When you’re researching a possible investment then imagine that you are buying into a private company that will not IPO for at least 5 or more years. What would you want to know about that company before locking yourself into it? You’d probably want to know who the management are, what their qualifications are, what their business model is, what their competitive position is within their industry, what their prospects are, what their strengths, weaknesses, opportunities, and threats are, who their suppliers are, who are their customers are, and the list goes on.

But.. You are Not Buffett

Unfortunately, we cannot all be oracles like Buffet, and we may never know a company as well as its founder. Besides, businesses can and do change over time. As such, an infinite holding period may be more of a dream than a practical reality for most companies, especially as industries evolve at an ever more rapid rate. Therefore, we’ll conclude with the lessons of another great investor, Phil Fisher.

Philip Fisher’s Timeless Advice

In Fisher’s book, Common Stocks and Uncommon Profits, he advised that the right answer to the question “when do I sell stocks?” is when one or more of the following three conditions are met:

  1. When you realize that your analysis was materially wrong.
  2. When, due to the passage of time, the stock no longer qualifies as suitable investment according to his 15 scuttlebutt investment checklist. The most common reasons are management deterioration, managerial smugness, complacency, and exhausted growth possibilities.
  3. When there is a better opportunity, BUT you must be absolutely 100% sure of your analysis. Having held your first stock for some time, you know everything there is to know about that company. That is almost never the case with a new investment. Therefore, your analysis must be completely sound and the difference in return must be substantial enough to justify a switch even after discounting the possibility of not being perfectly correct.
How would Fisher answer the original question about what to do with our $25 stock that rocketed to $40? I believe he would hold onto it. He said that selling in that position will make it too difficult to ever get back into it. Besides, if the company is truly innovative then you never know what else the future may hold.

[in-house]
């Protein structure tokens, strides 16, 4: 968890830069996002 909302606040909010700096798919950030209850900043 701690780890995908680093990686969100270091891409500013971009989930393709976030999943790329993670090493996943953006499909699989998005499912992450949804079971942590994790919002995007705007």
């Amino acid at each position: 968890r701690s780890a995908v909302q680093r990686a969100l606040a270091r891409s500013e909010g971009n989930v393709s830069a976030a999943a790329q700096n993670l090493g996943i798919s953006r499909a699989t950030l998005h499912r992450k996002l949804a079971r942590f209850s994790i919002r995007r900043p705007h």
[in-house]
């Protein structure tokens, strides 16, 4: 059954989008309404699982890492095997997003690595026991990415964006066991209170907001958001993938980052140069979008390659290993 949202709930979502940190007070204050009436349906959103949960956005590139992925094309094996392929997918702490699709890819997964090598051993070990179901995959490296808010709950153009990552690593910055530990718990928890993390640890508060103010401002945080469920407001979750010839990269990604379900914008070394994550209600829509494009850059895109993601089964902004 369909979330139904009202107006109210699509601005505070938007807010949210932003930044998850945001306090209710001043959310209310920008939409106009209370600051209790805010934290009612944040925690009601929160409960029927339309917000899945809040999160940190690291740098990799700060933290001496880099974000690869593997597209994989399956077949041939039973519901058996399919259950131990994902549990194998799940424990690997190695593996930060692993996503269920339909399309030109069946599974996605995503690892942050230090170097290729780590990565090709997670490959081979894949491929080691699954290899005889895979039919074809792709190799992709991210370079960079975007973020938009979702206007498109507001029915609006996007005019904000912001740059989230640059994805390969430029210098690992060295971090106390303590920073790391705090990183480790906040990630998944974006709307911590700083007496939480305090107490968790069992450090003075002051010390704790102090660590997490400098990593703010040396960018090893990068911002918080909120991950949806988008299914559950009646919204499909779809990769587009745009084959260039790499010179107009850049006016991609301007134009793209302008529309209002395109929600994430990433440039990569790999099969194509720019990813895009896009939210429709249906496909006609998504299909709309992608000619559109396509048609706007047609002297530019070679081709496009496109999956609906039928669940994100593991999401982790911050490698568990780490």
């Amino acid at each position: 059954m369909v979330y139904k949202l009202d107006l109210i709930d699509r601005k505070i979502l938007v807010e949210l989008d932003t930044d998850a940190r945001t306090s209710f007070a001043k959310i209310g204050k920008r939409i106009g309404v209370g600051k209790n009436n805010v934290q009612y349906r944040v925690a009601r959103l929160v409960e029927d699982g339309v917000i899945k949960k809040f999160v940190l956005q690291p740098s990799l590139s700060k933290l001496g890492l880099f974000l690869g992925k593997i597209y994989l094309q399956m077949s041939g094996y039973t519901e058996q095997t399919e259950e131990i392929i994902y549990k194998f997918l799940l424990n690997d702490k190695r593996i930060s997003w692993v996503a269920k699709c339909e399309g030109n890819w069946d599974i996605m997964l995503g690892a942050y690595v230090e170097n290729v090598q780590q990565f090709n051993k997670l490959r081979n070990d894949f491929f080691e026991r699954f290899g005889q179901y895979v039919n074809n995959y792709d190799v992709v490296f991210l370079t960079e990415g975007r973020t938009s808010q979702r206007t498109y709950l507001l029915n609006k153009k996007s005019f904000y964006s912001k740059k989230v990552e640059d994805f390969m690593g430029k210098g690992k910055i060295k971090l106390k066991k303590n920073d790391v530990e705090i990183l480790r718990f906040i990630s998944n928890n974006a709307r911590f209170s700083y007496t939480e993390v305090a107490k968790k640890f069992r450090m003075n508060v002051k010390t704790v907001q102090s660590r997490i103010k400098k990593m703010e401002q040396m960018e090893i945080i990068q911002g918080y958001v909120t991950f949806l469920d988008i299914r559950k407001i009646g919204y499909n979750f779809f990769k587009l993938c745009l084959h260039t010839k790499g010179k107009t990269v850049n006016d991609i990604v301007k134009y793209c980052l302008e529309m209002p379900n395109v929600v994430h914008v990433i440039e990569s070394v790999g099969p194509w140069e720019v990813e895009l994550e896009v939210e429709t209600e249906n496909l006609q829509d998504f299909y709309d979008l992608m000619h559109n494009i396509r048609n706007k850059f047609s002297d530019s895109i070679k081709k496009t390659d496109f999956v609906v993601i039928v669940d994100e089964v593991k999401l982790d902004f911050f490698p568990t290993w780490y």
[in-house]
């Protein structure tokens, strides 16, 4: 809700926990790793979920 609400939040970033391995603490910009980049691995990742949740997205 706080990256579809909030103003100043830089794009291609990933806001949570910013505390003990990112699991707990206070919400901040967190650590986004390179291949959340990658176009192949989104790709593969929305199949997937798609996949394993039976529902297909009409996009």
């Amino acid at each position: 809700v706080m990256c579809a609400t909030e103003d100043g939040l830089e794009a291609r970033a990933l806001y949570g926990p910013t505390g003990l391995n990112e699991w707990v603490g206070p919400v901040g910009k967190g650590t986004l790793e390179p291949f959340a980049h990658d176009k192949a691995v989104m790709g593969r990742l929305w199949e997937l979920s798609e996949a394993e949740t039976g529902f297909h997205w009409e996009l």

In conclusion, legendary investor Joel Greenblatt said it best.

“Ideally, your decisions to buy or sell stocks should be based solely on the investment merits.”

Of course, you have to be brutally honest with yourself and your analysis. If after all that, you are sure that you own a great company that you understand and feel confident in then be like Zuckerberg and don’t settle. Remember, it takes time for those 3, 5, or 10+ baggers to evolve and for wealth to be created. Happy investing and may good fortune be forever in your favor.

About the author:

James DeMasi
I began investing when I was thirteen years old. Although I studied finance throughout college and graduate school, I feel that nothing beats real, practical experience. When it comes down to it, there's nothing else I'd rather be doing than managing investment portfolios for myself and others.

Visit James DeMasi's Website


Rating: 4.2/5 (19 votes)

Comments

skyaboveyou
Skyaboveyou - 1 year ago
This is the article I was needing to read. Thank you... I find selling way too early to be my biggest investment problem... using Fisher points:

- I've had to deal with the point 1 on my first year of investing, 2011, I did plenty of those... fortunately while the portuguese main index (I only invested in Portugal until december 2012... sticking to what I know and is near) dived I could still stay roughtly flat with those errors... I think I was forced to lean that one rather quickly

-I believe I had one of those on point 2... I tend to classify it as an error on the initial analysis but the truth is that things deteriorated a lot due to actions of the management I didn't expect... sold out and never going back since I no longer trust the management... however it took me too long to react so I'm not sure that I've learned this one yet